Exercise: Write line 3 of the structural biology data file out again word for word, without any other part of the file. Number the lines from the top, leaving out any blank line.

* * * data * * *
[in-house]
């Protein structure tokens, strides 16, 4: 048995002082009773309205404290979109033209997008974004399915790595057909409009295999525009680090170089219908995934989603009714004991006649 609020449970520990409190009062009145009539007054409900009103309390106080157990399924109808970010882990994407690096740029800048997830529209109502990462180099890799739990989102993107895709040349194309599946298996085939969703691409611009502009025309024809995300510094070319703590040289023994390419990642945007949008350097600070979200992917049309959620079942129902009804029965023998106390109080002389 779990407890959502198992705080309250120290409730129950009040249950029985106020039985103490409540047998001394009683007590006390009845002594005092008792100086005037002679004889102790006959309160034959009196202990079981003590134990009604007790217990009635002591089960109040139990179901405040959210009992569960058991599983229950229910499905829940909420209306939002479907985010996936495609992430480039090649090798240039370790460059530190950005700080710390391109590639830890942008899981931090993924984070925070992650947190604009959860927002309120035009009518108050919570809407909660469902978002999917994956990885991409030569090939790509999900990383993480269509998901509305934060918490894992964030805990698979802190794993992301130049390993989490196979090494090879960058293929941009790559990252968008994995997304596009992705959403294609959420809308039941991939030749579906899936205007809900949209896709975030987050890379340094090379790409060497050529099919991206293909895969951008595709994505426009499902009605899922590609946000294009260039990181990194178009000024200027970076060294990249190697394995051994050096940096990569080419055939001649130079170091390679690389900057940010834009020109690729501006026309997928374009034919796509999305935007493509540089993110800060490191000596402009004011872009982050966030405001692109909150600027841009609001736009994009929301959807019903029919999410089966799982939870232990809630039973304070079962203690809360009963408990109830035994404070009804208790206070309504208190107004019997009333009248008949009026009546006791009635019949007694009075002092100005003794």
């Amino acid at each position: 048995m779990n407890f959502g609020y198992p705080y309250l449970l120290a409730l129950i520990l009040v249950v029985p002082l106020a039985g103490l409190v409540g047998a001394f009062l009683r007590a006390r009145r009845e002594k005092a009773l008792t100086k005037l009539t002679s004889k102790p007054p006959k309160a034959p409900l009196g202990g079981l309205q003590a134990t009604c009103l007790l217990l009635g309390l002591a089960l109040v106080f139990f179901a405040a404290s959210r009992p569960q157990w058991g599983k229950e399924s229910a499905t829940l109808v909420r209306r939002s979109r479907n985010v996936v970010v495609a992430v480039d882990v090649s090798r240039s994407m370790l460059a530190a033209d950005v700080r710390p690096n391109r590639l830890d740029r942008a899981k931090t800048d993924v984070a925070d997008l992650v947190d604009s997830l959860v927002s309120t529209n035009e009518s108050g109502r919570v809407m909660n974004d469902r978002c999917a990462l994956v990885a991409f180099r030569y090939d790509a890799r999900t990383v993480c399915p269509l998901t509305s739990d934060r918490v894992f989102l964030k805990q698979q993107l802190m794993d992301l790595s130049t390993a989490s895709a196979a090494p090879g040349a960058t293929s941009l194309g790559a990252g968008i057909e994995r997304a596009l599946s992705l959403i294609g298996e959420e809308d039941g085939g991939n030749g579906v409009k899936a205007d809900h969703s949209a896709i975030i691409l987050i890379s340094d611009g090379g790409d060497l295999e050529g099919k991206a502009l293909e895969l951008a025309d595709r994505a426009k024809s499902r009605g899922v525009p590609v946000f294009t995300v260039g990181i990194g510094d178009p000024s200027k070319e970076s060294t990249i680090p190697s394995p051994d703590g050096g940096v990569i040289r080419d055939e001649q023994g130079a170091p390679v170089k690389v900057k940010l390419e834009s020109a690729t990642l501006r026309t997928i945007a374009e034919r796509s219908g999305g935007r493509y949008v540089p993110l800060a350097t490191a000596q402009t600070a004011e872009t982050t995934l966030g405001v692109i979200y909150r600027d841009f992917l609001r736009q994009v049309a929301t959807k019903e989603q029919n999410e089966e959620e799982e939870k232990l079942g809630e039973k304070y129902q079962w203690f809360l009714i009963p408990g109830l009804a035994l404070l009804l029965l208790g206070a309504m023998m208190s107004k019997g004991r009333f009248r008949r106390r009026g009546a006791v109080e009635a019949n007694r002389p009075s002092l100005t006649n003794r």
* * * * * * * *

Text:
């Amino acid at each position: 048995m779990n407890f959502g609020y198992p705080y309250l449970l120290a409730l129950i520990l009040v249950v029985p002082l106020a039985g103490l409190v409540g047998a001394f009062l009683r007590a006390r009145r009845e002594k005092a009773l008792t100086k005037l009539t002679s004889k102790p007054p006959k309160a034959p409900l009196g202990g079981l309205q003590a134990t009604c009103l007790l217990l009635g309390l002591a089960l109040v106080f139990f179901a405040a404290s959210r009992p569960q157990w058991g599983k229950e399924s229910a499905t829940l109808v909420r209306r939002s979109r479907n985010v996936v970010v495609a992430v480039d882990v090649s090798r240039s994407m370790l460059a530190a033209d950005v700080r710390p690096n391109r590639l830890d740029r942008a899981k931090t800048d993924v984070a925070d997008l992650v947190d604009s997830l959860v927002s309120t529209n035009e009518s108050g109502r919570v809407m909660n974004d469902r978002c999917a990462l994956v990885a991409f180099r030569y090939d790509a890799r999900t990383v993480c399915p269509l998901t509305s739990d934060r918490v894992f989102l964030k805990q698979q993107l802190m794993d992301l790595s130049t390993a989490s895709a196979a090494p090879g040349a960058t293929s941009l194309g790559a990252g968008i057909e994995r997304a596009l599946s992705l959403i294609g298996e959420e809308d039941g085939g991939n030749g579906v409009k899936a205007d809900h969703s949209a896709i975030i691409l987050i890379s340094d611009g090379g790409d060497l295999e050529g099919k991206a502009l293909e895969l951008a025309d595709r994505a426009k024809s499902r009605g899922v525009p590609v946000f294009t995300v260039g990181i990194g510094d178009p000024s200027k070319e970076s060294t990249i680090p190697s394995p051994d703590g050096g940096v990569i040289r080419d055939e001649q023994g130079a170091p390679v170089k690389v900057k940010l390419e834009s020109a690729t990642l501006r026309t997928i945007a374009e034919r796509s219908g999305g935007r493509y949008v540089p993110l800060a350097t490191a000596q402009t600070a004011e872009t982050t995934l966030g405001v692109i979200y909150r600027d841009f992917l609001r736009q994009v049309a929301t959807k019903e989603q029919n999410e089966e959620e799982e939870k232990l079942g809630e039973k304070y129902q079962w203690f809360l009714i009963p408990g109830l009804a035994l404070l009804l029965l208790g206070a309504m023998m208190s107004k019997g004991r009333f009248r008949r106390r009026g009546a006791v109080e009635a019949n007694r002389p009075s002092l100005t006649n003794r």